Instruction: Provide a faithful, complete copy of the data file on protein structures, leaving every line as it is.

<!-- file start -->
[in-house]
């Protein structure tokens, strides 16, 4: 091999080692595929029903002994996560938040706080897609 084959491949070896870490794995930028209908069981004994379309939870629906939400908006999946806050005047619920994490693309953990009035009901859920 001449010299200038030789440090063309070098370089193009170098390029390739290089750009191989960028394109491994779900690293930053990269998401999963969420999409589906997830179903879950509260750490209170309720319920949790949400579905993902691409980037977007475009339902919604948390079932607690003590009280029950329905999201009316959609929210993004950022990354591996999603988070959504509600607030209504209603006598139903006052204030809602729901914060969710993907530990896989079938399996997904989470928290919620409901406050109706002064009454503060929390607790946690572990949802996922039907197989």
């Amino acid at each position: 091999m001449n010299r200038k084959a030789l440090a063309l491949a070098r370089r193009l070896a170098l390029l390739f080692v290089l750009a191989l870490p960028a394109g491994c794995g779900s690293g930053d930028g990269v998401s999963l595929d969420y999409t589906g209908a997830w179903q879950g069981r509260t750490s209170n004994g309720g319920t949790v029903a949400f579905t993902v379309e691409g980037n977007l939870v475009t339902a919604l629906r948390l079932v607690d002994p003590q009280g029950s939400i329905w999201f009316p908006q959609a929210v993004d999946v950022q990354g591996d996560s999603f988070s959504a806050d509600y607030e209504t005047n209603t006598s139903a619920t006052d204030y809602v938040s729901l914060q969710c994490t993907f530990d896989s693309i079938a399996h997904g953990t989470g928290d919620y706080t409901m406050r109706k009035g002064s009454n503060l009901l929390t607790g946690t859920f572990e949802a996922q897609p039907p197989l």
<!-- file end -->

[in-house]
């Protein structure tokens, strides 16, 4: 091999080692595929029903002994996560938040706080897609 084959491949070896870490794995930028209908069981004994379309939870629906939400908006999946806050005047619920994490693309953990009035009901859920 001449010299200038030789440090063309070098370089193009170098390029390739290089750009191989960028394109491994779900690293930053990269998401999963969420999409589906997830179903879950509260750490209170309720319920949790949400579905993902691409980037977007475009339902919604948390079932607690003590009280029950329905999201009316959609929210993004950022990354591996999603988070959504509600607030209504209603006598139903006052204030809602729901914060969710993907530990896989079938399996997904989470928290919620409901406050109706002064009454503060929390607790946690572990949802996922039907197989």
């Amino acid at each position: 091999m001449n010299r200038k084959a030789l440090a063309l491949a070098r370089r193009l070896a170098l390029l390739f080692v290089l750009a191989l870490p960028a394109g491994c794995g779900s690293g930053d930028g990269v998401s999963l595929d969420y999409t589906g209908a997830w179903q879950g069981r509260t750490s209170n004994g309720g319920t949790v029903a949400f579905t993902v379309e691409g980037n977007l939870v475009t339902a919604l629906r948390l079932v607690d002994p003590q009280g029950s939400i329905w999201f009316p908006q959609a929210v993004d999946v950022q990354g591996d996560s999603f988070s959504a806050d509600y607030e209504t005047n209603t006598s139903a619920t006052d204030y809602v938040s729901l914060q969710c994490t993907f530990d896989s693309i079938a399996h997904g953990t989470g928290d919620y706080t409901m406050r109706k009035g002064s009454n503060l009901l929390t607790g946690t859920f572990e949802a996922q897609p039907p197989l």